Difficulties in having payments properly applied to a loan balance are among the most common complaints the Consumer Financial Protection Bureau receives about student loans, according to the bureau’s second annual report on the topic.
Paying extra toward the principal is a common way to save on accrued interest and to shorten the life of a loan. But without explicit instructions, extra amounts may be allocated incorrectly.
Borrowers sending in extra payments, however, may find that the money is not allocated in the way they intended. Sometimes, borrowers told the bureau, they received a notice putting them into “paid ahead” or “advanced payment” status.
Complicating the problem is the fact that borrowers typically have several loans, with different balances and interest rates, which are bundled together in one “billing group” with a servicer, who collects a single payment and applies it to the individual loans. Just how much benefit a borrower gets from the extra payment depends on how the servicer applies the money. Savings will generally be greater, for instance, if the entire extra payment is applied to the loan with the highest interest rate, rather than being prorated to each loan individually.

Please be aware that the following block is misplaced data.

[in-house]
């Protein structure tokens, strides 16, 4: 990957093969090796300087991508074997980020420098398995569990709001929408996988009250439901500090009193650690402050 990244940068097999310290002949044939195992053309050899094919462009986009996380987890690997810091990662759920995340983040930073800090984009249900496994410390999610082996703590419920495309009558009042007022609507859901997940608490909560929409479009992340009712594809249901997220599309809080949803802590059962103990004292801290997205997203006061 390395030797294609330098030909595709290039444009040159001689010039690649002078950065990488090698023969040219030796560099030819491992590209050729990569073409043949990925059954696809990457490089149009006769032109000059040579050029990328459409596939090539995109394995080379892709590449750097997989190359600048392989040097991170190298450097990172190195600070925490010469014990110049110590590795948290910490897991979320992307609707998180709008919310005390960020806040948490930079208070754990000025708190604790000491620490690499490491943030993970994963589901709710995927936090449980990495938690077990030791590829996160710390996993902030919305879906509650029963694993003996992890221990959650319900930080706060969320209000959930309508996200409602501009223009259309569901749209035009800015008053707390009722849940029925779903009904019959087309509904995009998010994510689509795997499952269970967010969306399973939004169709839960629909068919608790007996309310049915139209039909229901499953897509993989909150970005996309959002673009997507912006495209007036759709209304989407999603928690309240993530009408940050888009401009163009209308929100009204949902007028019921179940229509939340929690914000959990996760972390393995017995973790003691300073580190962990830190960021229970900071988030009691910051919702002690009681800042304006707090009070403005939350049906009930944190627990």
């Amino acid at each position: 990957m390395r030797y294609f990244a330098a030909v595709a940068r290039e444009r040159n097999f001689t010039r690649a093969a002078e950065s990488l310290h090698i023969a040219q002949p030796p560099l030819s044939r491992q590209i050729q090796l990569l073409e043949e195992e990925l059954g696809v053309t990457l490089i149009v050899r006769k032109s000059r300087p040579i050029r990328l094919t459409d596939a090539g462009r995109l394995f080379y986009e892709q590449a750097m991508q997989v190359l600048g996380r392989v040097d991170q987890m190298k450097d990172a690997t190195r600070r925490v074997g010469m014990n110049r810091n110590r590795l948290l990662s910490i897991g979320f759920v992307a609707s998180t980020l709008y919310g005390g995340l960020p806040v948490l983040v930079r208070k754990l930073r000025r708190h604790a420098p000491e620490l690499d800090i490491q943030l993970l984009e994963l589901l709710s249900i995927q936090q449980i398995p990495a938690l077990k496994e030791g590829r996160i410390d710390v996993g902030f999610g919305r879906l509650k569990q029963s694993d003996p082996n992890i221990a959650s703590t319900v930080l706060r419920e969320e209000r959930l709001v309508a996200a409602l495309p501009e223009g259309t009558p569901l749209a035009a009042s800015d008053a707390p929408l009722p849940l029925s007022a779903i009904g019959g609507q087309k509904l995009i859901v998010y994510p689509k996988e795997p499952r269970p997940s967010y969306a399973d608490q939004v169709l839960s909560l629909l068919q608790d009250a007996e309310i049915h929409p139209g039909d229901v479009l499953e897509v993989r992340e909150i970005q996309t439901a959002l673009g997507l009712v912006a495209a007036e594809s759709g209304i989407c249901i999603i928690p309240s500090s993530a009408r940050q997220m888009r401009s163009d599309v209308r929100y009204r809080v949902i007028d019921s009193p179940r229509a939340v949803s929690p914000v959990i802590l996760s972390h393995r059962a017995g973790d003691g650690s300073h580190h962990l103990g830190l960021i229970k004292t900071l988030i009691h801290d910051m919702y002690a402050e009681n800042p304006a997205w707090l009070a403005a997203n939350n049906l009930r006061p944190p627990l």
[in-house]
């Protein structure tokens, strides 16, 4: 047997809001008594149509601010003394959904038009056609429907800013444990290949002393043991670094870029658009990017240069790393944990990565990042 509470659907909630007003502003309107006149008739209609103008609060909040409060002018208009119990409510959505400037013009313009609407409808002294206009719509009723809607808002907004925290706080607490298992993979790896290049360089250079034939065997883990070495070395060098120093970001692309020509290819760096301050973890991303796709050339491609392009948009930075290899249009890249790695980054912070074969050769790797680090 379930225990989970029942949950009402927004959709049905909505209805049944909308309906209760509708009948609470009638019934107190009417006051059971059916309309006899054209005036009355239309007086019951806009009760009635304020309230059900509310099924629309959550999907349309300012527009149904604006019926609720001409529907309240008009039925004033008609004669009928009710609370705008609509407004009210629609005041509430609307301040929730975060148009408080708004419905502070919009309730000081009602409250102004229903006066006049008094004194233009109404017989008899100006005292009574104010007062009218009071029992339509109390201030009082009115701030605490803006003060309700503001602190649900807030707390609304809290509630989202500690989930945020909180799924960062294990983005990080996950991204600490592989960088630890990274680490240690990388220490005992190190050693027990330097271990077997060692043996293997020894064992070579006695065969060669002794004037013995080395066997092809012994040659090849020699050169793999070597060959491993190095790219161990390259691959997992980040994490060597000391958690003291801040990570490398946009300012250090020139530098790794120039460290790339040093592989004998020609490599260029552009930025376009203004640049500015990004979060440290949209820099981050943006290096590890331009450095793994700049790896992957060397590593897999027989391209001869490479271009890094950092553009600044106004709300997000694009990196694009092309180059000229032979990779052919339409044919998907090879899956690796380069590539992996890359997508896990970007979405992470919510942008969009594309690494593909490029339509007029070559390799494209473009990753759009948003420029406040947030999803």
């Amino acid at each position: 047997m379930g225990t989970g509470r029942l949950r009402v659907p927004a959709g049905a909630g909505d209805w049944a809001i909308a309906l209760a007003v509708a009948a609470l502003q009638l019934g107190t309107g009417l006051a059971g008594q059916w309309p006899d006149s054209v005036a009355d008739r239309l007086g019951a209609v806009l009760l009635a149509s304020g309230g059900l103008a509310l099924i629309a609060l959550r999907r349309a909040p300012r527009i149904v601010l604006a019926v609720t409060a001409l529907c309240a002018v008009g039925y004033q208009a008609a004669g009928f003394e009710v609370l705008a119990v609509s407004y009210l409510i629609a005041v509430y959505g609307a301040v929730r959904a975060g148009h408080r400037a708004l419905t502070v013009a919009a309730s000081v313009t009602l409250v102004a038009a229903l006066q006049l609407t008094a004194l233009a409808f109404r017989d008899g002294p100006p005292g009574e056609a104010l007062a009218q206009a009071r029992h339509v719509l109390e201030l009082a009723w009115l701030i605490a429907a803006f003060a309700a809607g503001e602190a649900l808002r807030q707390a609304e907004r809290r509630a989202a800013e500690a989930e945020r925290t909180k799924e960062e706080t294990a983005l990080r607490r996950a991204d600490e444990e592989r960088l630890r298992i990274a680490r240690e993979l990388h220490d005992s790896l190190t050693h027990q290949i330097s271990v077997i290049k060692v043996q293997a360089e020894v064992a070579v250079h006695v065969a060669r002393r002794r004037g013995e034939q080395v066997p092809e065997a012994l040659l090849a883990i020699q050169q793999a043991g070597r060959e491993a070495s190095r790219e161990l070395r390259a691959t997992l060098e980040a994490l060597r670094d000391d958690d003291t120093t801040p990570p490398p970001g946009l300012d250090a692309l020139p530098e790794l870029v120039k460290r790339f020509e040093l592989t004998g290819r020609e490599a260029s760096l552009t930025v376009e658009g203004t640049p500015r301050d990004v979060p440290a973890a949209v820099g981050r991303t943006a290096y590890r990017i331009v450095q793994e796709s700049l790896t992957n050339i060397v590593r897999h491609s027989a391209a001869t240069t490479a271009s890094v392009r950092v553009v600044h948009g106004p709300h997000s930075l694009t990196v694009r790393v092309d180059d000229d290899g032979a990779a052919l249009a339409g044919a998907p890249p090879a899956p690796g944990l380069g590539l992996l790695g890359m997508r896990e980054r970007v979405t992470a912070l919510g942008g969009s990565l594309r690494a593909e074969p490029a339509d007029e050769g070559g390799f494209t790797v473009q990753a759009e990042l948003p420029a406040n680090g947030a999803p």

The difference in savings can be substantial, as shown in this example where a borrower makes an extra $100 payment every month over the life of her loans.
What should a borrower do?
Here are some questions to consider when making extra payments to reduce your student loan balance:
■ Is there any penalty to prepaying my student loans?
No. Private lenders are barred from penalizing students who make extra payments or pay off their loans early. (Federal loans do not have prepayment penalties either, Mr. Chopra said,)
■ How can I make sure my extra payment is allocated properly?
Send written instructions to your servicer; otherwise, the servicer may choose how to allocate the extra money. The bureau created a sample instruction letter, directing the servicer to apply extra payments to the loan with the highest interest rate first, which is generally the best option for most borrowers.
When I send in extra money on my mortgage payment, it automatically goes to pay down principal and is never counted as an “advanced payment” on next month’s bill. I thought that was standard practice, but apparently not.
Pauline Abernathy, vice president of the nonprofit Institute for College Access and Success, said the report suggested there should be a uniform policy, outlining the way payments were applied. “Why force the borrower to specify?” she said.